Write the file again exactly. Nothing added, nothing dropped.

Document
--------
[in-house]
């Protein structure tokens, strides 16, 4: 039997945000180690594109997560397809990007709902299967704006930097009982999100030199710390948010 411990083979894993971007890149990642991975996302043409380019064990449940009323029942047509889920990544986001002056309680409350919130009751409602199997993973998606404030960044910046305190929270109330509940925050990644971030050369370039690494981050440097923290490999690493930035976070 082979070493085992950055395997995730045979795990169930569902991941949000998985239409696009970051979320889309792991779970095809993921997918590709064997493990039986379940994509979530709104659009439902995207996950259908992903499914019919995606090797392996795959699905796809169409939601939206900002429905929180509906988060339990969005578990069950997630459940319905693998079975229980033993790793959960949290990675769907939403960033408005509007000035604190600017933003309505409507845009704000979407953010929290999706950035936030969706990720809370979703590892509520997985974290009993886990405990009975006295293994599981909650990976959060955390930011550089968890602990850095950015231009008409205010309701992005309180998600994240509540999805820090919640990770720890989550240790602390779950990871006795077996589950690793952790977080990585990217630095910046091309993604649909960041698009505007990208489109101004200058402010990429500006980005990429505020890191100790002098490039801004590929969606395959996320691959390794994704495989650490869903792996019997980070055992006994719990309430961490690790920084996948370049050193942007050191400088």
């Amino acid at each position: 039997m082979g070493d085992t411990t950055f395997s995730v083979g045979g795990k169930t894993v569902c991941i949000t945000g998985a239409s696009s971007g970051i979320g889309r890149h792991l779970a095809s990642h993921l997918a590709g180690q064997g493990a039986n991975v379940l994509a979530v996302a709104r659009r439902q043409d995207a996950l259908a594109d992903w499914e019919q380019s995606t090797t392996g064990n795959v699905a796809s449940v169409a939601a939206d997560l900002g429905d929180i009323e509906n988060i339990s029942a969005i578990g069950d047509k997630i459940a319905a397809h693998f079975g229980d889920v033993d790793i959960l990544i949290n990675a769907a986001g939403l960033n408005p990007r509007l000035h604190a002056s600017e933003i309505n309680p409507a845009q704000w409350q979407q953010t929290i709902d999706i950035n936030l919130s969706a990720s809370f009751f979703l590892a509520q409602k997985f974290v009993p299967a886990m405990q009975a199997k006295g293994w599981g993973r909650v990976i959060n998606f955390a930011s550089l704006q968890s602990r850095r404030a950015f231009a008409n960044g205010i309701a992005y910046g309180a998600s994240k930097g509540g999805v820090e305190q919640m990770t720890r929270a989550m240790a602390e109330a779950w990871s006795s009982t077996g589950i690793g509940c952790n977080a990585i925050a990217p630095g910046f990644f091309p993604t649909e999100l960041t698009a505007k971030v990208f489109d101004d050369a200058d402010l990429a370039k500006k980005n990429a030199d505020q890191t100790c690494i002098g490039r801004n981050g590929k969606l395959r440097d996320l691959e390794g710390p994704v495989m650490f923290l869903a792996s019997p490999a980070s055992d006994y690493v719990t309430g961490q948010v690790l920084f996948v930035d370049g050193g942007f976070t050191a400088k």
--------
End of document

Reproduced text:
[in-house]
């Protein structure tokens, strides 16, 4: 039997945000180690594109997560397809990007709902299967704006930097009982999100030199710390948010 411990083979894993971007890149990642991975996302043409380019064990449940009323029942047509889920990544986001002056309680409350919130009751409602199997993973998606404030960044910046305190929270109330509940925050990644971030050369370039690494981050440097923290490999690493930035976070 082979070493085992950055395997995730045979795990169930569902991941949000998985239409696009970051979320889309792991779970095809993921997918590709064997493990039986379940994509979530709104659009439902995207996950259908992903499914019919995606090797392996795959699905796809169409939601939206900002429905929180509906988060339990969005578990069950997630459940319905693998079975229980033993790793959960949290990675769907939403960033408005509007000035604190600017933003309505409507845009704000979407953010929290999706950035936030969706990720809370979703590892509520997985974290009993886990405990009975006295293994599981909650990976959060955390930011550089968890602990850095950015231009008409205010309701992005309180998600994240509540999805820090919640990770720890989550240790602390779950990871006795077996589950690793952790977080990585990217630095910046091309993604649909960041698009505007990208489109101004200058402010990429500006980005990429505020890191100790002098490039801004590929969606395959996320691959390794994704495989650490869903792996019997980070055992006994719990309430961490690790920084996948370049050193942007050191400088």
């Amino acid at each position: 039997m082979g070493d085992t411990t950055f395997s995730v083979g045979g795990k169930t894993v569902c991941i949000t945000g998985a239409s696009s971007g970051i979320g889309r890149h792991l779970a095809s990642h993921l997918a590709g180690q064997g493990a039986n991975v379940l994509a979530v996302a709104r659009r439902q043409d995207a996950l259908a594109d992903w499914e019919q380019s995606t090797t392996g064990n795959v699905a796809s449940v169409a939601a939206d997560l900002g429905d929180i009323e509906n988060i339990s029942a969005i578990g069950d047509k997630i459940a319905a397809h693998f079975g229980d889920v033993d790793i959960l990544i949290n990675a769907a986001g939403l960033n408005p990007r509007l000035h604190a002056s600017e933003i309505n309680p409507a845009q704000w409350q979407q953010t929290i709902d999706i950035n936030l919130s969706a990720s809370f009751f979703l590892a509520q409602k997985f974290v009993p299967a886990m405990q009975a199997k006295g293994w599981g993973r909650v990976i959060n998606f955390a930011s550089l704006q968890s602990r850095r404030a950015f231009a008409n960044g205010i309701a992005y910046g309180a998600s994240k930097g509540g999805v820090e305190q919640m990770t720890r929270a989550m240790a602390e109330a779950w990871s006795s009982t077996g589950i690793g509940c952790n977080a990585i925050a990217p630095g910046f990644f091309p993604t649909e999100l960041t698009a505007k971030v990208f489109d101004d050369a200058d402010l990429a370039k500006k980005n990429a030199d505020q890191t100790c690494i002098g490039r801004n981050g590929k969606l395959r440097d996320l691959e390794g710390p994704v495989m650490f923290l869903a792996s019997p490999a980070s055992d006994y690493v719990t309430g961490q948010v690790l920084f996948v930035d370049g050193g942007f976070t050191a400088k």